Even though it is fairly simple to make, a nice batch of maple taffy is almost considered to be a piece of art in the province of Quebec. Not only is this tradition part of our heritage as Quebecers, its undeniable deliciousness is also sine qua non when taking part in a sugar party. Sure, other Canadian provinces and some New England states might practice it as well, but enjoying sugar on snow is inherently associated to French-Canadian culture. Indeed, according to the stories, maple taffy would have been invented in Quebec during the 16th century. A nun poured molasses on snow in order to draw new students to her school: that’s how it all started.
Each year, many families gather at sugar shacks to enjoy different traditions, and the famous “tire d’érable” is often one of them. Organized by most sugar shack owners, this practice is very popular and is even considered by many to be the highlight activity of their visit. As I mentioned before, maple taffy is as fun to eat as it is easy to make. My colleagues, for instance, simply continue the boiling process past the point where sap becomes maple syrup. The more it is heated, the more the syrup thickens. Obviously, boiling it too much or for too long will turn the syrup into maple butter or sugar, which is why a precise temperature has to be met for the taffy to have the perfect consistency. They then proceed to pour the molten syrup in long stripes, usually on top of a thick layer of white snow. When in contact with ice, the syrup slightly thickens and after a few seconds, it can finally be picked up and eaten. Visitors simply roll the taffy around the end of a popsicle stick and enjoy a sweet, delicious lollypop-shaped treat.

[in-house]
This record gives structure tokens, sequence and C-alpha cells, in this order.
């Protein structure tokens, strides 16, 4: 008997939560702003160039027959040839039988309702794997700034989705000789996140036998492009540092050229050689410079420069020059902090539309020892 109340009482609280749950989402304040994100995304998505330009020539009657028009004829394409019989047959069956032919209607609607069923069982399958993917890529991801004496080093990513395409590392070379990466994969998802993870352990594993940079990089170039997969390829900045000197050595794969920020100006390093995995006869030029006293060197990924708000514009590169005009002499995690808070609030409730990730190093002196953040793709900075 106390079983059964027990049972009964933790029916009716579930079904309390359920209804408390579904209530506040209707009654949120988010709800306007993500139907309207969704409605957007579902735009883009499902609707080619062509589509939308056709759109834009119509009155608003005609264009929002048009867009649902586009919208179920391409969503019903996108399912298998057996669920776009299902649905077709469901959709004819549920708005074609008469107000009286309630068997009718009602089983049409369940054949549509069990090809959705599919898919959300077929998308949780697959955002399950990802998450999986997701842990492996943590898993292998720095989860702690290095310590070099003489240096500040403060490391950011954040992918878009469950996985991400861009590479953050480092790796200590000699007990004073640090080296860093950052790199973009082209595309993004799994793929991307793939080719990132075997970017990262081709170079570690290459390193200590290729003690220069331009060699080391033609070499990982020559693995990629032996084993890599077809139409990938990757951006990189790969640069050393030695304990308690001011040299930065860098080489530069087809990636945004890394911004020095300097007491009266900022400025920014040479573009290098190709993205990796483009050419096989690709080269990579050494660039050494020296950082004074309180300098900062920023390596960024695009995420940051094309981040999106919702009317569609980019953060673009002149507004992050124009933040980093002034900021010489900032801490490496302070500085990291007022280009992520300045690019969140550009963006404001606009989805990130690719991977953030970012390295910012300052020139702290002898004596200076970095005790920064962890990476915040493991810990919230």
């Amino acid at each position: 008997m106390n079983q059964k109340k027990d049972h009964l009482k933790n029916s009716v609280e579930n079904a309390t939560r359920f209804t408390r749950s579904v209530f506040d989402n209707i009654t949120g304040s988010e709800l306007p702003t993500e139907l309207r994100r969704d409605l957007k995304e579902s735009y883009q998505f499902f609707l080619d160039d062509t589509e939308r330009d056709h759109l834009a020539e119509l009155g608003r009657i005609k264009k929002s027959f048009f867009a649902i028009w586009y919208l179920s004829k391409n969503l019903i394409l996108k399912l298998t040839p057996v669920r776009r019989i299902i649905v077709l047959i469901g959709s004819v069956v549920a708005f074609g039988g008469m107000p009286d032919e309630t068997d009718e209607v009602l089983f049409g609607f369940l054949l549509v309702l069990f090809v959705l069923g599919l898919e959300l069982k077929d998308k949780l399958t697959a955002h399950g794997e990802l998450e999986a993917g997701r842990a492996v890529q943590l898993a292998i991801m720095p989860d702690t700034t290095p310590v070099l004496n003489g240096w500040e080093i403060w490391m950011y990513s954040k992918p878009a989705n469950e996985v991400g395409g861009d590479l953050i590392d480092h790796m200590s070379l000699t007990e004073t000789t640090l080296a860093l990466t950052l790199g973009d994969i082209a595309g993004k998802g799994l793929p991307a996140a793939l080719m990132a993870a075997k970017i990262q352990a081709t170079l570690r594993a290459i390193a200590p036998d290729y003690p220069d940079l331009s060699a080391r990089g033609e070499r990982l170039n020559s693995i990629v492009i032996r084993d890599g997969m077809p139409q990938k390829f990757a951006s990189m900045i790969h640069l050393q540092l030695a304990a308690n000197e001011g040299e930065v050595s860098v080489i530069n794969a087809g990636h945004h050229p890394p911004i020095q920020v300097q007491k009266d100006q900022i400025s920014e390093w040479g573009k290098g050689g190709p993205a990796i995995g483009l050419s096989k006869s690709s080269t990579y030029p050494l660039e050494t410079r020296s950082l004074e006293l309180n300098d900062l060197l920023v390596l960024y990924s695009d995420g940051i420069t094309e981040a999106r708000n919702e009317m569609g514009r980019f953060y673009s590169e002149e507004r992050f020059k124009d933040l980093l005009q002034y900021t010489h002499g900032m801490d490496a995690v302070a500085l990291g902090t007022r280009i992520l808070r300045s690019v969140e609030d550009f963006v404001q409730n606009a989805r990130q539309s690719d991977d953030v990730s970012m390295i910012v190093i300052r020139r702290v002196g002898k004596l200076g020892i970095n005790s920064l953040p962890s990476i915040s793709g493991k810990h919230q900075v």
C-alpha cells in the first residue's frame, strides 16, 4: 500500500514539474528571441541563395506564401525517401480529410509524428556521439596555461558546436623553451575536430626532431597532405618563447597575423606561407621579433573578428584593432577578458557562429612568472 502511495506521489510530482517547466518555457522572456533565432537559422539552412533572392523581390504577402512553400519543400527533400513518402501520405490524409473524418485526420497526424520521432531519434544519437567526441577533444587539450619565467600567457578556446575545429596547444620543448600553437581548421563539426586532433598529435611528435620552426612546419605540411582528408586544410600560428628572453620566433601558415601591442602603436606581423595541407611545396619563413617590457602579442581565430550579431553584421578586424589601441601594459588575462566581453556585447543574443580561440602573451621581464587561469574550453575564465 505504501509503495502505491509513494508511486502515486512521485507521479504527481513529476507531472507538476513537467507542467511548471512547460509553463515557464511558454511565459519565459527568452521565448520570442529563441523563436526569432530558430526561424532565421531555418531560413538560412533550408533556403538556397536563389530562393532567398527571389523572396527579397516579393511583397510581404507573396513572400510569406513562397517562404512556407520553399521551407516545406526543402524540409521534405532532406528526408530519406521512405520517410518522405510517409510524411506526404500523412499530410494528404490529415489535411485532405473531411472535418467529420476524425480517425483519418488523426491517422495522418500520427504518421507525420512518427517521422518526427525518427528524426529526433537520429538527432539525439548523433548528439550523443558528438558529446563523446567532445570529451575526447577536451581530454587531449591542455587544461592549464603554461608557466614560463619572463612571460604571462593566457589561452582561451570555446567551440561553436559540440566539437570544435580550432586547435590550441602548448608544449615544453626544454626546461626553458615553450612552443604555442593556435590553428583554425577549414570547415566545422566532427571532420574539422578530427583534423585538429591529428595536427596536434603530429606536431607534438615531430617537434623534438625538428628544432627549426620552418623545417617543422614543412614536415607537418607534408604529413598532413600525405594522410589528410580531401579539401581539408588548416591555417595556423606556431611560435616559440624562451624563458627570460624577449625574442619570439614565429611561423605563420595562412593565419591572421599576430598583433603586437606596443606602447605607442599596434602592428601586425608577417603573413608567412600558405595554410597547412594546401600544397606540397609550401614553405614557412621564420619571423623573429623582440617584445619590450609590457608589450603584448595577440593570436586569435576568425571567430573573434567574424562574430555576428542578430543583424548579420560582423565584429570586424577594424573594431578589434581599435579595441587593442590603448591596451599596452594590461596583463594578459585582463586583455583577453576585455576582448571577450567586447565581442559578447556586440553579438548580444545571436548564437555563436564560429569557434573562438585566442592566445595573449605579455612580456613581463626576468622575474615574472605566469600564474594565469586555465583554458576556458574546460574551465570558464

While it is most commonly enjoyed at sugar shacks, it is also possible to make maple taffy at home and still obtain a tasty result. The only ingredients you need are maple syrup, clean snow and popsicle sticks, as well as a pot to heat the syrup, a container to collect snow and a candy thermometer. Of course, taffy is harder to make during the warmer months since it requires to have a bit of snow on hand. That probably explains why maple taffy is more popular in colder regions. Here, in Quebec, snow is available for a comprehensive period of time, which allows us to enjoy one of the most delicious spring treats for a while.
Here are the few steps to follow if you wish to make maple taffy at home:
1. Start by finding white, clean snow and fill the container of your choice with it. A foil pan, a deep plate or a large bowl will easily do the trick. Just make sure the syrup won’t drip on the sides of the container – a flat one probably isn’t the best idea. Flatten the snow and place it in the freezer while the taffy is being cooked.
2. Pour the desired amount of pure maple syrup in your pot. Two cups of syrup should yield about 15 servings, which should be more than enough for a family of five. Add more if you plan to invite more people. Heat the syrup over medium heat, but do not stir as the syrup might crystallize.
3. With your candy thermometer, check the temperature of the syrup. If you wish your maple taffy to be soft, which is probably best, boiling the syrup to 235°F (112°C) will be enough. For a thicker batch of taffy, simply heat it more. Be careful not to let it boil for too long though, as the syrup will become too solid.
4. As soon as the syrup reaches the desired temperature, pour it over the clean snow you previously collected. I would recommend pouring it in long, thin stripes as it is easier to pick up, but you could also make small puddles if you wish. The idea is to separate the molten syrup in order to make small portions.
5. Wait about 10 seconds before picking up the taffy by wrapping it around popsicle sticks. A fork could also do the trick.
Lightest grades of maple syrup are usually used to produce taffy, because their delicate yet delicious taste can be enjoyed to the fullest. Therefore, the Grade A Amber Color maple syrup is an especially good choice for those who wish to try their hand at making maple taffy at home.